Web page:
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The Phoney War

This time on The Apprentice: global apps, viral marketing and funny local accents.

“I’m very perplexed” confessed Nick Hewer during last night’s second episode of BBC1’s The Apprentice. After the juicy squabbles of the opening task, we moved on to bytes of a different kind with one of those “design-a-product” tasks. As ever, attempts at creativity were soon lost in a welter of ridiculous product names, half-baked ideas and self-delusion.

Speaking of really bad ideas, who thought it would be a neat gimmick for a disembodied Lord Sugar to address the bleary-eyed troops via a laptop in their living room? His delivery is wooden at the best of times. Here the hand gestures and rictus smile made him look like a character from one of Gerry Anderson’s 1960s adventures in Supermarionation. All he needed was a Scott Tracy cap.

Anyway, the dumbstruck candidates were informed that they had two days to design, launch and promote a new app for this “exploding” market. This week’s big clue was the reference to “going global” — a concept that seemed just too complex for most of them to grasp. Then we were off on one of those neatly edited cab rides, filled with some unnecessary “app” related puns, none of which bear repeating.

Edna rules with a rod of iron

If you thought business psychologist Edna Agbarha came across as a mite overbearing in the first show, it turns out that she was just getting warmed up. With no other volunteers for the job of PM, the field was clear for a woman whose autocratic management style is reminiscent of Margaret Thatcher in her heyday. “Susie, let’s not argue about this!” she admonished the floundering Susan Ma, who was attempting (none too successfully) to spit out her big idea. Did the Iron Lady really have to behave like an exasperated mother scolding a recalcitrant toddler? It was embarrassing to watch.

Another well-known expert in business psychology

We never did find out whether Susan’s idea was any good. But Felicity Jackson’s last-ditch suggestion of an app that generates noises to annoy your friends (a bit like having Stewart Baggs on tap 24/7) didn’t inspire great enthusiasm. Then there was that stupid name — ampi apps. Perhaps, like Nick Hewer, I’m just too old to really get it any more.

Over in Team Logic, the boys were having a much easier time of it. No doubt this was down to the fact that team leader Leon “it’s all about creative thinking” Doyle had left his tie at home. Tech-head Glenn Ward supplied the “light-bulb” moment when he suggested an app based on “regional accent insults”. After a short brainstorming session the Slangatang brand was born. I can now sum up this up in just two words “You mugs”.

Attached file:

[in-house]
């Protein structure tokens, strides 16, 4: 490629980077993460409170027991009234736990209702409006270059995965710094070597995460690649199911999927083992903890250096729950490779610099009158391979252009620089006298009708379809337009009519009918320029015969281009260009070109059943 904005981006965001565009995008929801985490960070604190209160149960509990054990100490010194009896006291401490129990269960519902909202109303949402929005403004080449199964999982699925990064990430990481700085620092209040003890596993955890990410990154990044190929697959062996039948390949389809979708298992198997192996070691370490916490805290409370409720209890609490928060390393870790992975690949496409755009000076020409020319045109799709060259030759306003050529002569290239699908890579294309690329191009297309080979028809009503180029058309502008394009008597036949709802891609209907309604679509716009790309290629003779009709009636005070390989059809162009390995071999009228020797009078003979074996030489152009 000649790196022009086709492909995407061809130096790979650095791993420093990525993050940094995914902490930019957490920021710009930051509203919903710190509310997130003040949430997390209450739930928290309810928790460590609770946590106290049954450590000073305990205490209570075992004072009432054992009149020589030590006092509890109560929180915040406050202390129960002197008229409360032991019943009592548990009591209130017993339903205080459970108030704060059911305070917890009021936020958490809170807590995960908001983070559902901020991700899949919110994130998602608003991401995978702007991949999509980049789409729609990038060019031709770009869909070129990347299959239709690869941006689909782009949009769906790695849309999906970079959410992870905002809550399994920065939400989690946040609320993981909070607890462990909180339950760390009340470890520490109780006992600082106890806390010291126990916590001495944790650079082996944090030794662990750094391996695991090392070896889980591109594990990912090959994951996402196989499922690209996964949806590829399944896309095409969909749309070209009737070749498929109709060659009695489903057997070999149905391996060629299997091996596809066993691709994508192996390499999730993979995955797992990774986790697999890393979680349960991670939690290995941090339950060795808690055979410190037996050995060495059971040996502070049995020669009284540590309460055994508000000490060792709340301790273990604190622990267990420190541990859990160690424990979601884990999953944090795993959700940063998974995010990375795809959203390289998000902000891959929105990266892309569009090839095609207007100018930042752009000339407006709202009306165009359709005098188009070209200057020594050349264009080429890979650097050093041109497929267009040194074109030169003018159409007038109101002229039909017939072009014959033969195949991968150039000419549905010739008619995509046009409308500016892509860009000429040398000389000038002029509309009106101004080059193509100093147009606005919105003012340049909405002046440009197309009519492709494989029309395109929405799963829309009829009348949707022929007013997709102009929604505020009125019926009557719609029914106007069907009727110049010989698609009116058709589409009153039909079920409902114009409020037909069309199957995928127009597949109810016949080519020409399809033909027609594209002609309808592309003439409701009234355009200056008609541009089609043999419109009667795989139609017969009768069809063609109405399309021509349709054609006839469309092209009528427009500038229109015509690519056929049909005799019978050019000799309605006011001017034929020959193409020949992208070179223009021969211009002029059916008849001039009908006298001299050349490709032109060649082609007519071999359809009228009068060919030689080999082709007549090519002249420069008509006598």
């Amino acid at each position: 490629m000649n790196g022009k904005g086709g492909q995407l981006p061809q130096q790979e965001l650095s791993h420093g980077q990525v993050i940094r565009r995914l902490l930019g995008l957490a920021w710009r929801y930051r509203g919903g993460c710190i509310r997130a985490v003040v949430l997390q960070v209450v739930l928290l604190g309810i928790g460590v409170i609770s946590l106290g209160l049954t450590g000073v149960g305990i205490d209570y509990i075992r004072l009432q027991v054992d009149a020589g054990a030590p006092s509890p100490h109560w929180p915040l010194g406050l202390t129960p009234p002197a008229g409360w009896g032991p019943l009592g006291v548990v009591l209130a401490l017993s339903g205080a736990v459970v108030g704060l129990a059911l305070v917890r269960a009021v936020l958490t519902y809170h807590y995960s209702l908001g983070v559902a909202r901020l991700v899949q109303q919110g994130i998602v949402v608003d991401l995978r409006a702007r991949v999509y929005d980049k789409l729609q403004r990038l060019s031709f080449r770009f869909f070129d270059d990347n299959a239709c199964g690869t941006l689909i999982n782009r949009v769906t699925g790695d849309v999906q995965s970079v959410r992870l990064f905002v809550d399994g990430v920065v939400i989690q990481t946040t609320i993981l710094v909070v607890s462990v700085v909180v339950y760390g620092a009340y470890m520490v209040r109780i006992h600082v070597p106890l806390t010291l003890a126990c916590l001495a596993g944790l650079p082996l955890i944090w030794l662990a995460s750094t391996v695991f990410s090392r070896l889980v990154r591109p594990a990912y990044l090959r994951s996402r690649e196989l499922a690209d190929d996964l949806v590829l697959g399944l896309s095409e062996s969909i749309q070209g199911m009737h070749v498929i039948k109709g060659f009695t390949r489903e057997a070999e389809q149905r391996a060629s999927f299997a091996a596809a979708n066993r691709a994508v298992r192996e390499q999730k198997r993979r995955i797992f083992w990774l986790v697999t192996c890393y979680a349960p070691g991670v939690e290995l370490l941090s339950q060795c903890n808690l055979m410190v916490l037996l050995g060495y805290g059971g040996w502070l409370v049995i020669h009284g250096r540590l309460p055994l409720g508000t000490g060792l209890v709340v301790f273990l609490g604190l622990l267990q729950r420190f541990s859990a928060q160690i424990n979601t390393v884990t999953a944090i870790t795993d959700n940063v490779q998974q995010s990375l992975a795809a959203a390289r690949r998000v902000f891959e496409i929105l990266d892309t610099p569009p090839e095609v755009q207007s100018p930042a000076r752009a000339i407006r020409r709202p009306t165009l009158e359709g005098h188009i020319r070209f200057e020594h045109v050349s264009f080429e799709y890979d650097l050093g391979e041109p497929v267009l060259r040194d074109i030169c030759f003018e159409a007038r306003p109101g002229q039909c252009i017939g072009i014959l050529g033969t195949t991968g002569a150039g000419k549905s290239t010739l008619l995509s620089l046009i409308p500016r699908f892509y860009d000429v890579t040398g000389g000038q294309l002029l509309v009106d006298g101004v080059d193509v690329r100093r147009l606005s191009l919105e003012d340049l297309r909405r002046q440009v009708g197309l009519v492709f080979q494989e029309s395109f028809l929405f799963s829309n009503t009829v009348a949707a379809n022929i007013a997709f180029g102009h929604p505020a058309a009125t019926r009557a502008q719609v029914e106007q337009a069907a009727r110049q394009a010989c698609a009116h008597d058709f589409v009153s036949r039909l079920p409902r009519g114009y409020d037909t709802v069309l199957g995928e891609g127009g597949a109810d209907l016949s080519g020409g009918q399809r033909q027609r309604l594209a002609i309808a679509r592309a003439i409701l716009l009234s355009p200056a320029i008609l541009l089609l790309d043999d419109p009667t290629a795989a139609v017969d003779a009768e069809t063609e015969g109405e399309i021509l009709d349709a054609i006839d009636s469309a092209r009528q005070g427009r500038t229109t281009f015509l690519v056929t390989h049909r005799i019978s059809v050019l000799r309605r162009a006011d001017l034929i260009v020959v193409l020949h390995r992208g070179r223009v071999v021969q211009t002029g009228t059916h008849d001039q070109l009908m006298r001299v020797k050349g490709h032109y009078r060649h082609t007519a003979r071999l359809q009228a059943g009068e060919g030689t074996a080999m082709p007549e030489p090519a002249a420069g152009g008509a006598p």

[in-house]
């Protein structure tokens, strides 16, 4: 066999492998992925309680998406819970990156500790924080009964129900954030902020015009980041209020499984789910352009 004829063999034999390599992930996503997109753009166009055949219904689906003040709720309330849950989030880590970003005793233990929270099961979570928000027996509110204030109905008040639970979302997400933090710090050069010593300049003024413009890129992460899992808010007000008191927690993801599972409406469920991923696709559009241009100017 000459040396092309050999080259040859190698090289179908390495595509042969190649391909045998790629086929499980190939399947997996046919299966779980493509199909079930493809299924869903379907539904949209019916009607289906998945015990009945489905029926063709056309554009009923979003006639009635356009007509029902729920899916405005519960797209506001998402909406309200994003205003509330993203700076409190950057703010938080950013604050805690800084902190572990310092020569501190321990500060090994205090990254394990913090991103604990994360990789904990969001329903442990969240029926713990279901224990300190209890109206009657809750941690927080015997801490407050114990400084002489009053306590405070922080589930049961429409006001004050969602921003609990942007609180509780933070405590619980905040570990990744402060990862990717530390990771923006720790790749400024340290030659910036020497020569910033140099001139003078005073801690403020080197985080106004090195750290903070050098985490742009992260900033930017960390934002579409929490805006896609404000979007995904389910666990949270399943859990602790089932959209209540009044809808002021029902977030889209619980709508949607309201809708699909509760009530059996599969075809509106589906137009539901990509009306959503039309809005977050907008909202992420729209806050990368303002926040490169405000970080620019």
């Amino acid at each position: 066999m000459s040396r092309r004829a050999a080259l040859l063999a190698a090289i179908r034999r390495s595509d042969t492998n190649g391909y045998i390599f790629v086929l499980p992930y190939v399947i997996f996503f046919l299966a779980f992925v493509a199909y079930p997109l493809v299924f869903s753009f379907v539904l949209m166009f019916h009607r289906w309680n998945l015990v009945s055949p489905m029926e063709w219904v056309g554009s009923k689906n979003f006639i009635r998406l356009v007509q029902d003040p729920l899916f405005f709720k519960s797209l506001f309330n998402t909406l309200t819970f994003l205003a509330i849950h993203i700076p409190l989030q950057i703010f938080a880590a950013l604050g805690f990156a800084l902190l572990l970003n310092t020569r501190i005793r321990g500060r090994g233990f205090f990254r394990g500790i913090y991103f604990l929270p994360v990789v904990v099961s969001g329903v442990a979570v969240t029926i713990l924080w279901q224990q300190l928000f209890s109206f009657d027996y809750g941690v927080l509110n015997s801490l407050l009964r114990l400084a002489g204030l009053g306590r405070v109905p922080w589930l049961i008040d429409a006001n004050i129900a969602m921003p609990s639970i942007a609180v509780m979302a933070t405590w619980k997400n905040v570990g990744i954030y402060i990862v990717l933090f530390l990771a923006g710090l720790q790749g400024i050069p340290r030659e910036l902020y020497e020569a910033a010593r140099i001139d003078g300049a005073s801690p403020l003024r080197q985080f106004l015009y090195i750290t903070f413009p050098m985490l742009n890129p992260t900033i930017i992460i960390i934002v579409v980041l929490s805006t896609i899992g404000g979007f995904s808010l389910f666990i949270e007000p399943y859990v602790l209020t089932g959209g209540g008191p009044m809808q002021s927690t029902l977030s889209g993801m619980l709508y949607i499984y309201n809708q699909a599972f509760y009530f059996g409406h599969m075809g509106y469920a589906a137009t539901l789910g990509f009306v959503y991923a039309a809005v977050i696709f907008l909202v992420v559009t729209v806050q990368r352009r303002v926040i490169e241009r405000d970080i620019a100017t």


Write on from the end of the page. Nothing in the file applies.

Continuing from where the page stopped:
With just 24 hours to achieve as many downloads as possible, the teams were invited to pitch to three leading websites as well as “6,000 gizmo-crazy consumers” at Earls Court. What could possibly go wrong? To be fair, no one managed to be quite as boring as Chris Bates was last year and there were no Melissa Cohen-style malapropisms to savour. But Melody seriously underestimated Pocket-lint’s audience and Vincent “the Spiv” Disneur showed that he’d overestimated his pitching skills as well as his good looks. Sharpshooter Jim “Clint” Eastwood came to his rescue but couldn’t dodge the bullet — there was “a basic issue of taste here”.

Ignoring Melody’s strong “yoof” credentials, Edna decided she would clue in those crazy kids at Earl Court about the merits of ampi apps. Bizarrely clad in long black gloves, the 36-year-old wooed them with her dominatrix act and dirty talk about all those “big, bold, noisy” sounds she was going to supply. They should have ditched Melody’s cat impersonation and just put a selection of Edna soundbites on there: guaranteed to piss everyone off. With only one of three websites opting to promote Venture’s app, the writing seemed to be on the wall.

The elephant in the room

Showing a disdain for logic that even the boys couldn’t match, the girls marketed the annoying animal sounds of ampi apps (a barking dog) with a picture of an elephant. But the real elephant in the boardroom proved to be that crucial issue of global appeal. That’s right Glenn, Cockney insults and gags about Welsh sheep-shaggers don’t travel well.

Though Leon had (briefly) expressed reservations about their app as a global concept, he allowed himself to get caught up in the round of back slapping that accompanied the birth of Slangatang. So despite initial support from two of the websites and a presentation to the “geek squad” that left Edna in the shade, the boys were in for a wake-up call. They did sell more in the first six hours (3,000 to the girls’ 1,000.) But then, as Karren succinctly put it, “the world woke up”. When the numbers were crunched, Venture had 10,667 downloads to Logic’s paltry 3,951.

In the wrangling that followed, Leon revealed himself to be fatally indecisive. He incurred the wrath of the formidable Mr Eastwood by picking him for Losers Row — then changed his mind. Jim’s marketing copy was mediocre but, as he rightly observed, everyone had loved it at the time. So Glenn got the nod, alongside shrinking violet Alex Britez Cabral, whose Welsh farmer impression is unlikely to make it into the Apprentice Hall of Fame. As Jim so eloquently put it, “Your contribution is nada”. Leon fidgeted, Glenn fumed, but Alex got the boot for being too passive.

Back at the house, Glenn and Jim weren’t exactly rolling out the red carpet. Watch out Leon!

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